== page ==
Well-fed pregnant cows reward producers with better offspring

Good nutrition begins at conception, says a North Dakota State University researcher. 


Many factors may affect a young cow after calving season is over, but a growing body of research shows that fine-tuning feeding programs for pregnant cattle may affect the performance of their offspring for years to come. 


For producers, that could mean improved fertility and carcass quality, Kendall Swanson told producers at a recent Western Beef Development Centre field day at the Termuende Research Ranch near Lanigan, Sask. 


“We know that nutrition impacts that specific animal, but now we know a lot more that it also affects the fertility of that cow’s heifer or the performance of that steer born from that cow that was fed differently,” said Swanson. 


“That’s the new exciting area that people are looking into now.”


Swanson said researchers are beginning to assess the long-term affects of over- and underfeeding pregnant animals and supplementing protein. 


“Sometimes when we’re trying different management techniques to reduce feed costs, it might be really important times that might influence this fetal and developmental program.”


An American study with sheep found reduced blood flow to the fetus in pregnant ewes. Swanson said the lambs were lighter at birth and more likely to be challenged by obesity and diabetes as they mature.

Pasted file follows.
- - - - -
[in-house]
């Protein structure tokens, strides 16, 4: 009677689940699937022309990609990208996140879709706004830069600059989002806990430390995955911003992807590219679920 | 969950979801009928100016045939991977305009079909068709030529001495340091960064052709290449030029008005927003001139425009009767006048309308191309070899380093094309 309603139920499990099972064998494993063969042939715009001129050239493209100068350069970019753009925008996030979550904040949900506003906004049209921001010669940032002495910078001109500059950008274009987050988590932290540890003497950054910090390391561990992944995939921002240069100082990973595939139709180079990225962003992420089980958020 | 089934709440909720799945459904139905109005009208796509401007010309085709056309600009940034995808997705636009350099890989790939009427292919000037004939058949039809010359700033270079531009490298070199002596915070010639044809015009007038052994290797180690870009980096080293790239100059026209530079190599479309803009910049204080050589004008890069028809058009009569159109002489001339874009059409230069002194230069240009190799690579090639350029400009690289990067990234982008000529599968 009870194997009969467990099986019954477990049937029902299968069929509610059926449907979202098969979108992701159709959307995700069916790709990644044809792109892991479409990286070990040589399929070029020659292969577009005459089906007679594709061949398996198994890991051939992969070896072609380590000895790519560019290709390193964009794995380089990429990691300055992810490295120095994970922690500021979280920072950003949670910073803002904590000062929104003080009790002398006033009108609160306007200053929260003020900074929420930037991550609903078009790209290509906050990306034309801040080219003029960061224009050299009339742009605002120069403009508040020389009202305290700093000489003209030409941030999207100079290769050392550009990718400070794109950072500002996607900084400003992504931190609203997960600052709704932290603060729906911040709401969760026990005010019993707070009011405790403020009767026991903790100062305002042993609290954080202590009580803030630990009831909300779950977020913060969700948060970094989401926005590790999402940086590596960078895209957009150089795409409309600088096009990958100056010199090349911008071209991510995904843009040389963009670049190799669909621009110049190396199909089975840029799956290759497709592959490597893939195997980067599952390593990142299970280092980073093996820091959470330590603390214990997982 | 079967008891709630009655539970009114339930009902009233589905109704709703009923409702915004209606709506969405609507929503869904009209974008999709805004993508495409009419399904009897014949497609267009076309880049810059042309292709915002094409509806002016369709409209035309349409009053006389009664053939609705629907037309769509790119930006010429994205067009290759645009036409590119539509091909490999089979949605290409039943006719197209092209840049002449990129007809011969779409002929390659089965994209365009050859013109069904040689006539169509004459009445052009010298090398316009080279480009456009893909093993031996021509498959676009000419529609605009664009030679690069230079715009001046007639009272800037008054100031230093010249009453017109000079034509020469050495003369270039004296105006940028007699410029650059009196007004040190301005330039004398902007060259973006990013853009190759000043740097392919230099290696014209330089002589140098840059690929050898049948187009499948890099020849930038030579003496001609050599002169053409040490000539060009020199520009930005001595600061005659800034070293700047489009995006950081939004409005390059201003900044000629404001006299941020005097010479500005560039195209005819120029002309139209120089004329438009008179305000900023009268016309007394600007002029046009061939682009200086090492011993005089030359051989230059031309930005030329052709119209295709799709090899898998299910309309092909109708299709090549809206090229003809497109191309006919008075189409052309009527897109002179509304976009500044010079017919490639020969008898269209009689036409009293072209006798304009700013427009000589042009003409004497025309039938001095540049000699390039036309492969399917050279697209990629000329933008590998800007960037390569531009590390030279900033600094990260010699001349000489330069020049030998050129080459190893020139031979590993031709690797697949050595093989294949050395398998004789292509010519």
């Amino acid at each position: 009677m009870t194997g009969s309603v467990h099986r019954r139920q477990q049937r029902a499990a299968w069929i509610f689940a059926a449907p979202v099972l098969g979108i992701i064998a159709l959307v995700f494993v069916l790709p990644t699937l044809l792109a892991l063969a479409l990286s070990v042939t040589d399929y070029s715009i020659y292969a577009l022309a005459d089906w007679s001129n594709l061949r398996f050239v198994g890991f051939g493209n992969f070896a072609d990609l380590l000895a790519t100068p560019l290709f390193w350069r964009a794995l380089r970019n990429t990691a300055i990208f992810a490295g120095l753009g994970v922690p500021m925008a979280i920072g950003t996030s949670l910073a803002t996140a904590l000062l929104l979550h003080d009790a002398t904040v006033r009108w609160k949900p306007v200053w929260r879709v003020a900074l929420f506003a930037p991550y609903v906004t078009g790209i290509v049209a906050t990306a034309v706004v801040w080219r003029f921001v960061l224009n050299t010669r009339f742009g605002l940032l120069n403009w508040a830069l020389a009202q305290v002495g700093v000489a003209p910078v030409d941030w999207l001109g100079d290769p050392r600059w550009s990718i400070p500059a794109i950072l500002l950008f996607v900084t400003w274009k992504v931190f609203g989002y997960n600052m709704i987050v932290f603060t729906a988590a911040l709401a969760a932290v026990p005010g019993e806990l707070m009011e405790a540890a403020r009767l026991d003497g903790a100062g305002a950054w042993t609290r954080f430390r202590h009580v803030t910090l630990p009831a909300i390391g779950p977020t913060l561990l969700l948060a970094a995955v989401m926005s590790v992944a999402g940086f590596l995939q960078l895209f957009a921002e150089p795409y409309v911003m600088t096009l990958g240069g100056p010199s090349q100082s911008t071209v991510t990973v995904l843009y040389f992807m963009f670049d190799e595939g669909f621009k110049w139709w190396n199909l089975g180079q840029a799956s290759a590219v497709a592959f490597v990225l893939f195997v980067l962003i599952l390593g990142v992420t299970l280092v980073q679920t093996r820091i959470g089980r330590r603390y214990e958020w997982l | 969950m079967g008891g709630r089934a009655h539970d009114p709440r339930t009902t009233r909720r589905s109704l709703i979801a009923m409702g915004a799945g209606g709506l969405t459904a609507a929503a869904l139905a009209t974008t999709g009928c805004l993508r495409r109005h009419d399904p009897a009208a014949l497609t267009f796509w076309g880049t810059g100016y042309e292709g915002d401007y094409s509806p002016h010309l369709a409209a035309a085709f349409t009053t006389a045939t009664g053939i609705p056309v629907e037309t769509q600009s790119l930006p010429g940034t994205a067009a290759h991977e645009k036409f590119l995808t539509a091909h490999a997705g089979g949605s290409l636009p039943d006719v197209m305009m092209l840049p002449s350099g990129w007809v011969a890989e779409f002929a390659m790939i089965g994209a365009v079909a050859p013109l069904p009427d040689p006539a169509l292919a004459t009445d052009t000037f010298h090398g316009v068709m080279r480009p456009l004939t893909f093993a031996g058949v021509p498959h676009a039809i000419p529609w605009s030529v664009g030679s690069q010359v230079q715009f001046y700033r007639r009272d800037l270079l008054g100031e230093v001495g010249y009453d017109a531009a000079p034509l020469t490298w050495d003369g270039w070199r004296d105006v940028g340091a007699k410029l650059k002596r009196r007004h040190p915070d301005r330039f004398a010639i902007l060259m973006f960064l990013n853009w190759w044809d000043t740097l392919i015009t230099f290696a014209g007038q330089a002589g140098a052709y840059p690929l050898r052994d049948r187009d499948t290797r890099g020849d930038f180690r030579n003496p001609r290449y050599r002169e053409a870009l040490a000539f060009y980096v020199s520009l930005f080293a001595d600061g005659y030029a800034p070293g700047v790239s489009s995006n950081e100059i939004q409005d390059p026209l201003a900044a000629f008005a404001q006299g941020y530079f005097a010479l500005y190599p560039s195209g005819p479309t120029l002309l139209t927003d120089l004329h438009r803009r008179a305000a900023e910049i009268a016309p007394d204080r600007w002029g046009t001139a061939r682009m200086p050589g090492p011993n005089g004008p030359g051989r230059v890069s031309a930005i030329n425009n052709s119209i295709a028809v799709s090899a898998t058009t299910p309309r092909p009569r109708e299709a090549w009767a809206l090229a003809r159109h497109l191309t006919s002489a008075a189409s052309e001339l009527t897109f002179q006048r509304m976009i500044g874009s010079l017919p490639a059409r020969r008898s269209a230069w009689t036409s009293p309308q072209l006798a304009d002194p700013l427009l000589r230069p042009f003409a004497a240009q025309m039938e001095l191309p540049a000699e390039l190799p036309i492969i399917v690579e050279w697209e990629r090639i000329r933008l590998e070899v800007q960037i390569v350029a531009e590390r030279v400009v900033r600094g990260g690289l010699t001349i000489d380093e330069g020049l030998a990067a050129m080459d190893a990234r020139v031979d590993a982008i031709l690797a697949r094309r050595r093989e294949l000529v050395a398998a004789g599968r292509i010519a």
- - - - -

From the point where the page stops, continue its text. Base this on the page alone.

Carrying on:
American researchers studying protein supplementation in cattle found pregnancy rates improved from 80 to 93 percent in heifers born from cows that received supplementation compared to a control group grazing on pasture. They also found improved marbling in steers. 


“It’s really interesting how something we do to the cow could influence the fertility of the heifer,” said Swanson, who acknowledged forage quality would also affect performance. 


In his own research program, Swanson has studied the effects of supplementation of dried distillers grain on beef cattle in mid to late gestation. 


In that project, cattle were fed corn stover, while another group received the same forage with DDG at .3 percent of body weight. 


The animals that were supplemented gained weight during the pregnancy and consumed more forages. 


“I think maybe because it was corn stocks and they were real low quality, that the protein supplementation within the distillers helped make that rumen more healthy and allowed those animals to digest the corn stocks better and also consume more of them.”


Swanson also measured increased blood flow to the uterus, which suggested increased fetal development. 


This area of research, dubbed “developmental programming,” is relatively new, and more research is needed following the performance of these animals as they move through the production system. 


“Maybe we would feed a cow differently for a specific type of carcass for a specific market — restaurant beef versus other types of beef — or maybe for cows to perform in a specific type of environment with low quality feeds or high quality feeds.”